It’s not the first time we have seen the “click bait” headline claiming a Monthly mortgage is cheaper than Renting. It glosses over a few issues. Some obvious, and some not so.
Does every renter want to buy a home?
Firstly, the headline assumes that every renter wants to buy a home. However, this is not always the case.
Saving the deposit and having the income.
But if they do want to buy, the most obvious hurdle for renters wishing to buy, is saving a large enough deposit (and having the requisite income) to afford it.
The cost of buying and selling.
The less obvious obstacle is the cost or financial friction incurred when buying and selling. Renting is a friction free option. As life, work, education, travel, or relationships change, renters are able to change their home situation easily.
Buying and selling an apartment or house, is full of friction costs. The biggest one being state government stamp duty. Even though first home buyers are exempt from stamp duty, you can only be a first home buyer once. The next time you buy, you will be hit with the full bill from SRO (about 5% of the purchase price, in Victoria). This encourages would-be home buyers to delay a purchase, as a result.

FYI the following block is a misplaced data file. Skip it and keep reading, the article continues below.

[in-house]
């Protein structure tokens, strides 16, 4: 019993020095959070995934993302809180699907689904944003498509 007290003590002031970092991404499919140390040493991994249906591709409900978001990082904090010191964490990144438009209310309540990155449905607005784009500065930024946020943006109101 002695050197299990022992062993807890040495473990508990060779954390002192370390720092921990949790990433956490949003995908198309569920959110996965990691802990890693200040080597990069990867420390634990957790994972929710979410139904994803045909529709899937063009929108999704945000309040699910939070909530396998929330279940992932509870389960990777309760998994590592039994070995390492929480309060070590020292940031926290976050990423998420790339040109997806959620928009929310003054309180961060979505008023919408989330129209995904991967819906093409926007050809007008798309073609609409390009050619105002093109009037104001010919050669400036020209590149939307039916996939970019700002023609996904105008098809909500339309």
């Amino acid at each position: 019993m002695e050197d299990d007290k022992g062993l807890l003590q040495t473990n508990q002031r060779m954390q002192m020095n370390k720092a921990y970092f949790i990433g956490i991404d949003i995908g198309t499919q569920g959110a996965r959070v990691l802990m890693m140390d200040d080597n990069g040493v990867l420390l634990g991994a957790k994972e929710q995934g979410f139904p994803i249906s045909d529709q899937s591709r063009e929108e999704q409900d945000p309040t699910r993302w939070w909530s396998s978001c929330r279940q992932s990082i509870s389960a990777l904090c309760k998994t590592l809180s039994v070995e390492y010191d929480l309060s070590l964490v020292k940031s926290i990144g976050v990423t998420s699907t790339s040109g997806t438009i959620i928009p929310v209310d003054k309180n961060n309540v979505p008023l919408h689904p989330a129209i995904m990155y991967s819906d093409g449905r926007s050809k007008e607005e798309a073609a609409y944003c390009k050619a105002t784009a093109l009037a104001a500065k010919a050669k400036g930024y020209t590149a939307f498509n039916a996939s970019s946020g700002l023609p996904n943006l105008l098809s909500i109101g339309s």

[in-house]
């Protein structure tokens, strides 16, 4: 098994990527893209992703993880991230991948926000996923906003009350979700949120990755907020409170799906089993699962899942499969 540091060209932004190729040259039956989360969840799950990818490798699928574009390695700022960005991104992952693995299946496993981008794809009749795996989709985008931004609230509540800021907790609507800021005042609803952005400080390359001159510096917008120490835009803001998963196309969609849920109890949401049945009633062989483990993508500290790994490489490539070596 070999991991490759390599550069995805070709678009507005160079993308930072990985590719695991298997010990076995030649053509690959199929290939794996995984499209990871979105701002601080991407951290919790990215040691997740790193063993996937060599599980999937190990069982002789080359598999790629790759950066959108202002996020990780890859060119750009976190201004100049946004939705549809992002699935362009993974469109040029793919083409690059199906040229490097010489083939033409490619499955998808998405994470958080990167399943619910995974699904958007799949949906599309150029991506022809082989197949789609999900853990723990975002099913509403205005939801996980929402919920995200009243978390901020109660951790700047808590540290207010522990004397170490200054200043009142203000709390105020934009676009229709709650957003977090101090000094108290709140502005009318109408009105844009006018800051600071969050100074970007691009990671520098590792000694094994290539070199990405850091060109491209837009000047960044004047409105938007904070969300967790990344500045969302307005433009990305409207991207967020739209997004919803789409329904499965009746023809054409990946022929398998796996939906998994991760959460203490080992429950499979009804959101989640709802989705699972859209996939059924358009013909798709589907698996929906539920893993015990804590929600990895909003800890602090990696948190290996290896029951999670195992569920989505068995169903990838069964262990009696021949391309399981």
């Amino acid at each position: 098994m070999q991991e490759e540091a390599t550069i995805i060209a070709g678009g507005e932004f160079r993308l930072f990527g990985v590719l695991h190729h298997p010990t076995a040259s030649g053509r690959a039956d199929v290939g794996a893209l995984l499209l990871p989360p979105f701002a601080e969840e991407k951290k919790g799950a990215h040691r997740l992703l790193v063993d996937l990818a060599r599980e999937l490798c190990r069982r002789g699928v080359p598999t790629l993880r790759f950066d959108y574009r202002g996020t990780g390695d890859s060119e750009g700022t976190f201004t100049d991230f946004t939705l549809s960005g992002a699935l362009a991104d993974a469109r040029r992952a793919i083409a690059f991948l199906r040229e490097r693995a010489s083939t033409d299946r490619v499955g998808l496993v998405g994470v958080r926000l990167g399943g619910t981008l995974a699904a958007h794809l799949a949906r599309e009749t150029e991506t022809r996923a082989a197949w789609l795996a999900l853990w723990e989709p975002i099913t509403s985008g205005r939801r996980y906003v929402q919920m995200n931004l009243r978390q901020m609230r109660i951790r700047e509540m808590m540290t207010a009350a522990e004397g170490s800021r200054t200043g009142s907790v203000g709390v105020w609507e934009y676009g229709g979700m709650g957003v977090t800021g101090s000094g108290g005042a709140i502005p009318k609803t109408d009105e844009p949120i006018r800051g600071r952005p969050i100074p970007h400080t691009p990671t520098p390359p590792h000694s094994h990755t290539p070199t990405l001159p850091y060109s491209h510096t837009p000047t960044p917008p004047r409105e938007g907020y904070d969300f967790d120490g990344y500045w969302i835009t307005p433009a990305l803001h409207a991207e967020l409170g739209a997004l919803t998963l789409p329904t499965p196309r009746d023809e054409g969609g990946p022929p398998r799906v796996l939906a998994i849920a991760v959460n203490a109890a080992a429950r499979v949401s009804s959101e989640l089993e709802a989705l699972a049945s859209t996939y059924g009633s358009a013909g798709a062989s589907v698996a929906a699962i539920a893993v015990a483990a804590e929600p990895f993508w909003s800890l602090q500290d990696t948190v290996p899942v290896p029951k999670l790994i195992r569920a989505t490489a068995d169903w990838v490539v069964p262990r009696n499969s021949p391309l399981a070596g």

There is also the capital risk. If the property drops in value over the holding period, and a purchaser has only contributed a small deposit (as available with several government deposit guarantee schemes) then, after selling costs, an owner may have to find additional capital to enable them to sell the property.
These risks and costs are not considered in the rent vs buy analysis. The rent option remains more attractive for many people preferring life flexibility. It is generally understood we all pay a premium for convenience and flexibility.